Examples like Mr. Ashwell and New Hampshire Medicaid may not show a callous disregard for the needs of people in order to reduce costs. In the New Hampshire example, the overall program paid much more than the cost of the denied prescriptions. More likely, the cause of problems like Mr. Ash-well's death is a misguided effort to control one part of the health care mix at the expense of others. (Such decisions are called suboptimization.) By now the point may be clear enough, but it seems elusive to so many managed care executives that it may bear a bit more discussion.
Trying to save money on one component of health care (say drug products and managing drug therapy) may be likened to a building contractor using cheap cement. It is likely that some walls, etc., will fall down or that more jobs will have to be done over sooner than they would if the job had been done correctly the first time (analogous to preventable adverse outcomes and treatment failures). The "bargain" work can hurt people, and the total cost can far exceed the savings on that one budget item. The concrete buyer may get bonuses, but the contractor — and his customers — would get inferior outcomes for a higher price.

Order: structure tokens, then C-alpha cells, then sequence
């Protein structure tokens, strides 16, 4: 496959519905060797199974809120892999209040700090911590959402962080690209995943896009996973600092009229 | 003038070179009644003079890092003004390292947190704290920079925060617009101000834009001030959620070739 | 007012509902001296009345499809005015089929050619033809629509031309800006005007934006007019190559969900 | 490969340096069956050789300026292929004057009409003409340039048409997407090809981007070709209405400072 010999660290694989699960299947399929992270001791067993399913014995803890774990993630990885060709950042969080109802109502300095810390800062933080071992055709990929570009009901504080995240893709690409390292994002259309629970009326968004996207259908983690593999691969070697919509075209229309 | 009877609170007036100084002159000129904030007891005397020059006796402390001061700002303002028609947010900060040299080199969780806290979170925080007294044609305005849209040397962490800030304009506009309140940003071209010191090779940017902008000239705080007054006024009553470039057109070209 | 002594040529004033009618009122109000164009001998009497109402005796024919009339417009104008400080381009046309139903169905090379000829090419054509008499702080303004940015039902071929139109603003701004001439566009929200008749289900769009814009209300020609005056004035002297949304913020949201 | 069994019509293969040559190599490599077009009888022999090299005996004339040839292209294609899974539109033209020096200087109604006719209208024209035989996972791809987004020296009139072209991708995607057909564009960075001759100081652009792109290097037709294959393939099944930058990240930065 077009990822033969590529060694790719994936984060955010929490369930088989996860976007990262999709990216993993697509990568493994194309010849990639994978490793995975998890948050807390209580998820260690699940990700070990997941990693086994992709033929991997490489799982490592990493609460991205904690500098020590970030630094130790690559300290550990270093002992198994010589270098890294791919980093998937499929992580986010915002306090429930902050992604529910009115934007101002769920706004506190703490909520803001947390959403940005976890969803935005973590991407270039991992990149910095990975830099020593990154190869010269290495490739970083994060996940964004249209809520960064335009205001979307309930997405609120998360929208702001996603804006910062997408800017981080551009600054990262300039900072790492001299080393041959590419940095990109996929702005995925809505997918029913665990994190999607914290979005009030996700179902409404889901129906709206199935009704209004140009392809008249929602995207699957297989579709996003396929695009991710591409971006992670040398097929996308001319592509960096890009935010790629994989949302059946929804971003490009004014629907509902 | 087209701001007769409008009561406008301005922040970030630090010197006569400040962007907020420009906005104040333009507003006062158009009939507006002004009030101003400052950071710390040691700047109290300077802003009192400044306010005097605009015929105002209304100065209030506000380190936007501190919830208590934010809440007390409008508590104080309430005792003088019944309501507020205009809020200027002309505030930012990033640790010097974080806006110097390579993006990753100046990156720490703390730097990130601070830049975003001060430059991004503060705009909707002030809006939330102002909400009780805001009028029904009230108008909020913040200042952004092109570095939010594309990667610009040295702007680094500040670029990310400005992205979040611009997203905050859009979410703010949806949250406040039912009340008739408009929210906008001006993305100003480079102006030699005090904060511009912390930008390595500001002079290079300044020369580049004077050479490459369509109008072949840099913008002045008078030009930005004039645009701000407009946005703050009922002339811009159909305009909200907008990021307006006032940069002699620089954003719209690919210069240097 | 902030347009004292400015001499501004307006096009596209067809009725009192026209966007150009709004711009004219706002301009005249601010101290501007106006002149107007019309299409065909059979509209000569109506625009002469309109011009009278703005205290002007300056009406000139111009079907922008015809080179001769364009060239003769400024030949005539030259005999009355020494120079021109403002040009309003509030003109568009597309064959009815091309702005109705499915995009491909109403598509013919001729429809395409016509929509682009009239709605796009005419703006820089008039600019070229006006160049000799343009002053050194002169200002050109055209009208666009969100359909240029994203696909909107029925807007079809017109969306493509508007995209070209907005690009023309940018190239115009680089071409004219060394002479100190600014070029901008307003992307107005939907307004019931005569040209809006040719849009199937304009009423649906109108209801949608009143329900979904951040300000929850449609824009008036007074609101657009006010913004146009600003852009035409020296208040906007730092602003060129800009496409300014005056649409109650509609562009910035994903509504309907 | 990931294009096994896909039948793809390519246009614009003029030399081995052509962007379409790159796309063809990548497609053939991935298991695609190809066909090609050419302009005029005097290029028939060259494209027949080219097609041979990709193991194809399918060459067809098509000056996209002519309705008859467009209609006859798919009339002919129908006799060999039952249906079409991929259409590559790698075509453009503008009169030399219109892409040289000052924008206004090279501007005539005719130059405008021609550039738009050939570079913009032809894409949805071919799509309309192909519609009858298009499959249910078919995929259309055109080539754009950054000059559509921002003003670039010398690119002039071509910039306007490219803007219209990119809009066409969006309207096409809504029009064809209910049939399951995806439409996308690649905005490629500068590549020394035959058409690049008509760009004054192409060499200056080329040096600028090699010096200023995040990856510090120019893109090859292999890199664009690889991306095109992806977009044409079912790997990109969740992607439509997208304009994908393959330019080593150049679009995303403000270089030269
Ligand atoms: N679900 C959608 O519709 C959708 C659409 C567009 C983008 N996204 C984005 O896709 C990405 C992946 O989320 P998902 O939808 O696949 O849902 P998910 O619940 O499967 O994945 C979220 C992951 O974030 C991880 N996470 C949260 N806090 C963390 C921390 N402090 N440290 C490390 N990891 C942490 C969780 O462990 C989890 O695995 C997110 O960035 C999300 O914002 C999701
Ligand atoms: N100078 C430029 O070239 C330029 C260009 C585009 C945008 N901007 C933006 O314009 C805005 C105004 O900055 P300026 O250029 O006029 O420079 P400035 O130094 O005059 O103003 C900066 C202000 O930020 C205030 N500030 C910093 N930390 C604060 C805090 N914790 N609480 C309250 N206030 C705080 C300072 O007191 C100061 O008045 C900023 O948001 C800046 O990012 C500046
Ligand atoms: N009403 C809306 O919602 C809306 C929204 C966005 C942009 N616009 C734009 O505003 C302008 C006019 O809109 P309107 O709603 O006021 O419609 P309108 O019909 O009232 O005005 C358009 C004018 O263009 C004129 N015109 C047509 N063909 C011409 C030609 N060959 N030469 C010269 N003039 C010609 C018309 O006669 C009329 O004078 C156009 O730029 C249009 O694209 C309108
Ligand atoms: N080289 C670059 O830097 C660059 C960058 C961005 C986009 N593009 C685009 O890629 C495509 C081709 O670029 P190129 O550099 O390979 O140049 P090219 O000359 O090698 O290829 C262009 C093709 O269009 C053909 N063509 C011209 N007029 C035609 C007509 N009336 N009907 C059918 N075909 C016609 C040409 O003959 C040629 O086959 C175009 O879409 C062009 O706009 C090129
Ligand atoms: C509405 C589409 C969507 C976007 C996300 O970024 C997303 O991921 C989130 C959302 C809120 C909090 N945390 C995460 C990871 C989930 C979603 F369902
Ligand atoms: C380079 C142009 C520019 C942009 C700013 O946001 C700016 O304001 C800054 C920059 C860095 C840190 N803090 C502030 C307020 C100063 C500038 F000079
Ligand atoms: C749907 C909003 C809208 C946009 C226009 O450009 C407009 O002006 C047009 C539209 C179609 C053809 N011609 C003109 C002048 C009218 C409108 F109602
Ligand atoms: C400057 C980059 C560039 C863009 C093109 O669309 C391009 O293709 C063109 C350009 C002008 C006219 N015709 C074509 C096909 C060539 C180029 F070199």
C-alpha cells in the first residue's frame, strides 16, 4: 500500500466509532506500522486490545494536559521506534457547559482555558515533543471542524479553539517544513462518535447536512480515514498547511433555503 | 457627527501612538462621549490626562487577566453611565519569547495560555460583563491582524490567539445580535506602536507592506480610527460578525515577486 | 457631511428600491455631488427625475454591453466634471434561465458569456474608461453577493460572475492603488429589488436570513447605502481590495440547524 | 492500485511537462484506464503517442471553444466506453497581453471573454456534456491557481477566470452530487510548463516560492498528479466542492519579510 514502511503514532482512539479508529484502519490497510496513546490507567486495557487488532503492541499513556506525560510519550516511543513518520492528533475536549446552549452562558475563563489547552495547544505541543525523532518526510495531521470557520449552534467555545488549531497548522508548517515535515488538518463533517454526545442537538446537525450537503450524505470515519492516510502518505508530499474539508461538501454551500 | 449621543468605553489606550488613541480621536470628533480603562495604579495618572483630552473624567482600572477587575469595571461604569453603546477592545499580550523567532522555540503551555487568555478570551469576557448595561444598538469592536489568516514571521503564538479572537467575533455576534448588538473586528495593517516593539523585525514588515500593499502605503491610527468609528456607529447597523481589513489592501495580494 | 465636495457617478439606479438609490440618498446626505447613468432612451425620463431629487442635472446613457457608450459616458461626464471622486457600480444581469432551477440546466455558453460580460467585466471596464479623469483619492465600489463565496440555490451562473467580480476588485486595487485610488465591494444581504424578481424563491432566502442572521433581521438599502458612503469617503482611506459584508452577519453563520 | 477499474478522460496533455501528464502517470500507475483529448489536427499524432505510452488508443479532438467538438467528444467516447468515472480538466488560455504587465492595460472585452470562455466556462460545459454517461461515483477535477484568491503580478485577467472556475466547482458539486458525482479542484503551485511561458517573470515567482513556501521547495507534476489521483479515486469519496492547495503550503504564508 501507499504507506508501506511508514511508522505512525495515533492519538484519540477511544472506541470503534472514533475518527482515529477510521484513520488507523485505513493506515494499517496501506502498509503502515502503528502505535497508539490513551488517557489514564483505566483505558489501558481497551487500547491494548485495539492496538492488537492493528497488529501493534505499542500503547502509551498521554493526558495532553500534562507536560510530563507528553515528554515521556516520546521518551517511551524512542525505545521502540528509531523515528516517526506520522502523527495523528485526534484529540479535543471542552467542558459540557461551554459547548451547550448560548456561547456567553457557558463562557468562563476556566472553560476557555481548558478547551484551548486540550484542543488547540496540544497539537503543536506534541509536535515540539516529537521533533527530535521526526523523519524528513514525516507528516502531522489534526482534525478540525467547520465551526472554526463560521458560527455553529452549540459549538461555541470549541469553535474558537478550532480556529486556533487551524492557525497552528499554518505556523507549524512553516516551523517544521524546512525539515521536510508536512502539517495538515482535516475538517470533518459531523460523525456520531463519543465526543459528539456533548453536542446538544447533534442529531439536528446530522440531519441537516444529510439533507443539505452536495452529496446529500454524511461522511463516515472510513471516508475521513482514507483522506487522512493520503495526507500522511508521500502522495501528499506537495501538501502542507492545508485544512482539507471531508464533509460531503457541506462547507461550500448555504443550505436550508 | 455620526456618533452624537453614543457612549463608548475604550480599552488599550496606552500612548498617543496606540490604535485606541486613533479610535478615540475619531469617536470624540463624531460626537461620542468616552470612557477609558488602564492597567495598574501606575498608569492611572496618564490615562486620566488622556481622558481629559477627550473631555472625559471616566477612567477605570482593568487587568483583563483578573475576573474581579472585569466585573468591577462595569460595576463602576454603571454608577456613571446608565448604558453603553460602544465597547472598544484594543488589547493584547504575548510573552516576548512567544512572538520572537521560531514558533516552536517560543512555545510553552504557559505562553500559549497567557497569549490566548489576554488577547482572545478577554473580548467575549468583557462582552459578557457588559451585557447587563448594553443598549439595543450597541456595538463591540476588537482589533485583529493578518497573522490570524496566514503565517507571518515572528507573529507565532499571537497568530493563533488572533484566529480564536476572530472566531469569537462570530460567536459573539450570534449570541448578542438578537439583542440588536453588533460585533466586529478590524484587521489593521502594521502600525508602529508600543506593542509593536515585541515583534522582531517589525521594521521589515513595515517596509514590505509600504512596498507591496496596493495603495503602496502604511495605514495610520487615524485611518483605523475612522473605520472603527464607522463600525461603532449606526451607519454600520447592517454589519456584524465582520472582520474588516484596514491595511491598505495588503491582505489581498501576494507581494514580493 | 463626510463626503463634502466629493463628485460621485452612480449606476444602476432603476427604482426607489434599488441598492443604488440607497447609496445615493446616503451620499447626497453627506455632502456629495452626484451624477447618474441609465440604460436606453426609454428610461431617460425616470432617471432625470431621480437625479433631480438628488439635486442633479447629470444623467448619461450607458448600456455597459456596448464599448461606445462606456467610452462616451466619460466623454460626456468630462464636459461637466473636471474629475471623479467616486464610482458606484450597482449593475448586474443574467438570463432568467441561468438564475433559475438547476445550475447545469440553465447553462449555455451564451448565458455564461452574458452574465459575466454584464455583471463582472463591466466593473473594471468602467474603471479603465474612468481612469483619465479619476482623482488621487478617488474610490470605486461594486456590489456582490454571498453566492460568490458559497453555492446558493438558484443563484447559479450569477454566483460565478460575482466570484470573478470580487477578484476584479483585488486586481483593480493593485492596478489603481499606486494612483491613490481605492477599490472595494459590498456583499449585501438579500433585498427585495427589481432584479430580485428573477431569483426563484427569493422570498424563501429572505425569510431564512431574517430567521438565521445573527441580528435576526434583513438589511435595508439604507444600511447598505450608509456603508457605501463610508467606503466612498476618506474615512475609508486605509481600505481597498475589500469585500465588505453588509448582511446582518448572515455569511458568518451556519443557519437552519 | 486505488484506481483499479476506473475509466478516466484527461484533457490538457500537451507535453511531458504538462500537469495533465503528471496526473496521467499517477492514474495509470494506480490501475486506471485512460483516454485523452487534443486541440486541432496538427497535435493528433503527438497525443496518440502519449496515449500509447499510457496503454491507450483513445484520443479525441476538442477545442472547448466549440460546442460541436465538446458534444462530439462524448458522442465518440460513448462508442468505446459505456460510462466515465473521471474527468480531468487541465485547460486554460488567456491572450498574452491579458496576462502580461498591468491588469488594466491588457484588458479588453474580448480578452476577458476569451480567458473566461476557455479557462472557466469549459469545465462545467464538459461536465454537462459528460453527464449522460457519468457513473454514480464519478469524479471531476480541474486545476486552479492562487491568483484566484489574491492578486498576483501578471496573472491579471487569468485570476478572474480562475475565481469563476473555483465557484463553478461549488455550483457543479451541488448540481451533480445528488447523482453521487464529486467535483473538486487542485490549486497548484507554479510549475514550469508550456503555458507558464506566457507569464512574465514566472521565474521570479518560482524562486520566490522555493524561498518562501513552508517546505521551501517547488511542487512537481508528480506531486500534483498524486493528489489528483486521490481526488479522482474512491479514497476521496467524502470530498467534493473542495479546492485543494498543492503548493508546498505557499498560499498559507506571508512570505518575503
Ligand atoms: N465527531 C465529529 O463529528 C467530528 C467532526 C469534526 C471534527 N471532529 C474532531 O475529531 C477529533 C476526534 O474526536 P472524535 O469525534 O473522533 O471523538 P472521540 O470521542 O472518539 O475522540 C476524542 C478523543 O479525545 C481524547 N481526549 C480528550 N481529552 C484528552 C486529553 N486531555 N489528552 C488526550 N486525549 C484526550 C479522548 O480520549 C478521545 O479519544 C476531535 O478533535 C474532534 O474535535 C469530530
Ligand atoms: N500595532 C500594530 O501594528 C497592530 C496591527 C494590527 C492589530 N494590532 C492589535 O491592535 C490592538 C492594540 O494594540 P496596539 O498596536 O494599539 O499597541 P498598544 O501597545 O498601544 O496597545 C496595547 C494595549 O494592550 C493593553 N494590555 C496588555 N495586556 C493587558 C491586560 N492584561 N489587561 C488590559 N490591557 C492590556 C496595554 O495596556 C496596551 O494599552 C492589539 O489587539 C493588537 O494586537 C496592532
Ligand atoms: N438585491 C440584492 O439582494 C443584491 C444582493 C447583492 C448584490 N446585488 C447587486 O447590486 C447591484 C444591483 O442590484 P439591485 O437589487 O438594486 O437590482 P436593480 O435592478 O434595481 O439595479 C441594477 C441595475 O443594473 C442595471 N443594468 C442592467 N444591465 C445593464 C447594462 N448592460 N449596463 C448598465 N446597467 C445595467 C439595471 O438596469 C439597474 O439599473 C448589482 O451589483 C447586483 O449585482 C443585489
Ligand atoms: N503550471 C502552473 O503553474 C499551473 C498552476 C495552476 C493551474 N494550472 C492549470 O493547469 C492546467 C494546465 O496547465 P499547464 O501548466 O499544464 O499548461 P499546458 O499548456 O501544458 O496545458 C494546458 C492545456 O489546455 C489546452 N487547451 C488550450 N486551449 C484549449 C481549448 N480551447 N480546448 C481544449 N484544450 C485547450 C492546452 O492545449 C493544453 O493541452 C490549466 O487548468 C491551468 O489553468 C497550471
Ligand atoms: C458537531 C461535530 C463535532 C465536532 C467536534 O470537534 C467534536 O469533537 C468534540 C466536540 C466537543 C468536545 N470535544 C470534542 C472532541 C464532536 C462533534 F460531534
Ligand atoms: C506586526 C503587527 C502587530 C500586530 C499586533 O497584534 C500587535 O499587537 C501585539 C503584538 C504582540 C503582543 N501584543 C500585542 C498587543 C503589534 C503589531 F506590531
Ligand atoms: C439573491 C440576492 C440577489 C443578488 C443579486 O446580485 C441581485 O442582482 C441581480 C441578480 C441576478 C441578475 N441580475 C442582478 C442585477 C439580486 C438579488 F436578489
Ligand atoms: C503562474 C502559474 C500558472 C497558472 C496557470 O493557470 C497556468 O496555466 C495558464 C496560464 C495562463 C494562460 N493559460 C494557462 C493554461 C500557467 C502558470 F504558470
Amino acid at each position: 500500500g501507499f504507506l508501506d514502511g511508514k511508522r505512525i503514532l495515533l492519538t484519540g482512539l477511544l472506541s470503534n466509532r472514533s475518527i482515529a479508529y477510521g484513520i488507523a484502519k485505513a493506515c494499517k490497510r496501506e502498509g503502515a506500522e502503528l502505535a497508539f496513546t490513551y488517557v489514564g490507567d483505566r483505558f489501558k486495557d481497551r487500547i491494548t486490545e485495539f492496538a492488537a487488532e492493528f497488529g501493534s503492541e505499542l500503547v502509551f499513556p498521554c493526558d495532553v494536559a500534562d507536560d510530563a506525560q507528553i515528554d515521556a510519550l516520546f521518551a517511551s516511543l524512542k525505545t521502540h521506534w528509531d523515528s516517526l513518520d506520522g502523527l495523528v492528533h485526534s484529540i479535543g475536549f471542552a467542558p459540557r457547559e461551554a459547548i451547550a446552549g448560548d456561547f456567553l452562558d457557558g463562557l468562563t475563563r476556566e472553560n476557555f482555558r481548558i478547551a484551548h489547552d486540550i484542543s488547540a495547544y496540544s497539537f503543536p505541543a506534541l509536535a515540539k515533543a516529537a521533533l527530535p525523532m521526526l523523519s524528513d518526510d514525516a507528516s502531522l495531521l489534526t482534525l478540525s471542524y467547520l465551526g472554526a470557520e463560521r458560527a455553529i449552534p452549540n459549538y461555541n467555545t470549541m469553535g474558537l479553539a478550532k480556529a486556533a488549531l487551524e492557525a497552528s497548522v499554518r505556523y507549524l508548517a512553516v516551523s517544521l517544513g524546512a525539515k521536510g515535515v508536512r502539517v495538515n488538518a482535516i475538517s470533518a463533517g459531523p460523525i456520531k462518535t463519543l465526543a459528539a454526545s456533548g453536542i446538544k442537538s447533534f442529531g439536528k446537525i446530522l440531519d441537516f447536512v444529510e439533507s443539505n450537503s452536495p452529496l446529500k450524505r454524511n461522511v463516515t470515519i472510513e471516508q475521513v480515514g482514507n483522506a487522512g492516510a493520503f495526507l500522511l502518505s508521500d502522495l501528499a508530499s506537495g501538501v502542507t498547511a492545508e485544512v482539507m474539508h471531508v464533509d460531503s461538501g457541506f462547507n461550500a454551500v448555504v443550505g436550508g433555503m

The cost of drug therapy does not merely add to the other costs of care. The cost of treatment failures (as happened to Donald Ashwell) or correcting treatment failures (as happened to the displaced elderly in New Hampshire) is often much higher than the difference between needed therapy and least-cost therapy.
Perhaps the very first thing that the building contractor should do, to save his company, is change the assignment and especially the reward system for the concrete buyer. Perhaps the very first thing that managed care CEOs should do is integrate the assignment and especially the reward system for their pharmacy benefit managers.
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